H I C A G O
R I B U T E
American aviation schools
didnt accept black women as students
in 1920, so Coleman applied to the Fédération Aéronautique
Internationale in France. Strong moral and financial support from
prominent Negro businessmen, including Robert
of the Chicago Defender, and banker Jesse Binga,
enabled her to
travel there, where she studied with the flying aces of WWI. When
she graduated, Bessie Coleman was the first licensed black aviatrix
in the world.
When Coleman returned
to Chicago, prejudice prevented her from working as
a commercial pilot. Instead, she thrilled crowds throughout the United States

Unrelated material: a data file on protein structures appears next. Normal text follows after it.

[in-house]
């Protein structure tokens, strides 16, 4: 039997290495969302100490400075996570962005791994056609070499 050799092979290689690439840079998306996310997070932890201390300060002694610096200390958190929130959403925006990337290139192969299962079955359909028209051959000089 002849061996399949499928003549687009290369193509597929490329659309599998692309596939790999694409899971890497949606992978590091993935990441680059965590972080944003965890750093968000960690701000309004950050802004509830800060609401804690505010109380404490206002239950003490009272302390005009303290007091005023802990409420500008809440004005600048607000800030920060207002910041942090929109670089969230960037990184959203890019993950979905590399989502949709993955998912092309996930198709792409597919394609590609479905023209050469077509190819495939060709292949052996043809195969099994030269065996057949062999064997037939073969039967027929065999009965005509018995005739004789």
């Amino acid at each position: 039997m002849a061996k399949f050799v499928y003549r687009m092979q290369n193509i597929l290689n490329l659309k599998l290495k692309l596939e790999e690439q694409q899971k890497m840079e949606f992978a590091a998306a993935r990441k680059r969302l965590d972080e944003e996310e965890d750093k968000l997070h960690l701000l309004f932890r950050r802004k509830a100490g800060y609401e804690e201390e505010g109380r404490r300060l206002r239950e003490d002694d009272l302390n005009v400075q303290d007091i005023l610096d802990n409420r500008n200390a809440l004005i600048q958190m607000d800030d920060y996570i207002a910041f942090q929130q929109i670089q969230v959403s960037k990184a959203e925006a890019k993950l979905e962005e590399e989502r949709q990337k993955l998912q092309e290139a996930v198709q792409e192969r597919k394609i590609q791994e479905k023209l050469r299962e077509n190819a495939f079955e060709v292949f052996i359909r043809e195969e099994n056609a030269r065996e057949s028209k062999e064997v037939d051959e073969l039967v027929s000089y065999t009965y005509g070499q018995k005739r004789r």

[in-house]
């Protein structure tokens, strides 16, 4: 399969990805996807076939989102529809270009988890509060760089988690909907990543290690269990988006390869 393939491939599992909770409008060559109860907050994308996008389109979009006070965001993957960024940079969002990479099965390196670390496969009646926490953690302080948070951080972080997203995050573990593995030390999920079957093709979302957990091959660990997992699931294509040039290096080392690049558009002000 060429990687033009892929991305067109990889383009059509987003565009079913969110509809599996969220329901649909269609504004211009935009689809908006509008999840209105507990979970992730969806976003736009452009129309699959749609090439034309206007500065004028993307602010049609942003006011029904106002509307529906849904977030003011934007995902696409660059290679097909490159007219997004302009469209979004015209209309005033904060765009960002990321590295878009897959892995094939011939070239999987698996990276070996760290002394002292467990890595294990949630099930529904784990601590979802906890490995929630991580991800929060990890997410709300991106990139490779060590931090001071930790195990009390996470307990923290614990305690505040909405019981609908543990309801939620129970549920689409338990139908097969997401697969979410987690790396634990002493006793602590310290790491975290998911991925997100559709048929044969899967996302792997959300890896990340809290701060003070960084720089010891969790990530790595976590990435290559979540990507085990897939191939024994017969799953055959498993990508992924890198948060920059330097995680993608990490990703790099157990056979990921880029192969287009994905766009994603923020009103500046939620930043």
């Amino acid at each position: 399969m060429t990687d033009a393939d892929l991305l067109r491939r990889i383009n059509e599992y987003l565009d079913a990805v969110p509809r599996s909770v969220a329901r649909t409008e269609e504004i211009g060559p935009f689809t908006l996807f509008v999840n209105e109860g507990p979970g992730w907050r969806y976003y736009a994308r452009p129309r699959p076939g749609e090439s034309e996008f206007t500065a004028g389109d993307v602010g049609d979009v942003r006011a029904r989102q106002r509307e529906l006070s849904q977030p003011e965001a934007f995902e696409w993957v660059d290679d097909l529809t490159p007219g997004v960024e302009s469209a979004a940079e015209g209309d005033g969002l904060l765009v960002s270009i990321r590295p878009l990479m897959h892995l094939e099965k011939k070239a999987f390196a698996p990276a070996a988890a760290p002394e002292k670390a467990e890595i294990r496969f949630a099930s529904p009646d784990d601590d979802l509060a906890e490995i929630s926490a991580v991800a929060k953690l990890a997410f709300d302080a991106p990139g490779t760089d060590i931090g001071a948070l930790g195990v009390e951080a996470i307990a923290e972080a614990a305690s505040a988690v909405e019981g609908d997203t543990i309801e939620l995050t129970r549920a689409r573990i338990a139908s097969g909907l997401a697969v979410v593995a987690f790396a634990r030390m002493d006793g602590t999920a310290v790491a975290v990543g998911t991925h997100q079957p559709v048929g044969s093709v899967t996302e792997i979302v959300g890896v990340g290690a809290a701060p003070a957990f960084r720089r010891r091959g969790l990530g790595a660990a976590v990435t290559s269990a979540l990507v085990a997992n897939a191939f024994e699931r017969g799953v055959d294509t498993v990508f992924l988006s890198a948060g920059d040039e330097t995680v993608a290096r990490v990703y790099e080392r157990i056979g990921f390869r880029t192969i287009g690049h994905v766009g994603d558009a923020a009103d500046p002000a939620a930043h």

stunt-flying shows. Coleman refused to fly before segregated audiences and
often spoke at schools and churches to promote aviation among blacks.
Coleman lived with her family at 41st Street and South Park Avenue
(now King Drive).
Coleman died in 1926,
a passenger in a plane that spun out of control. Every
year, African-American pilots fly low over Lincoln Cemetery in Chicago and
drop flowers on her grave.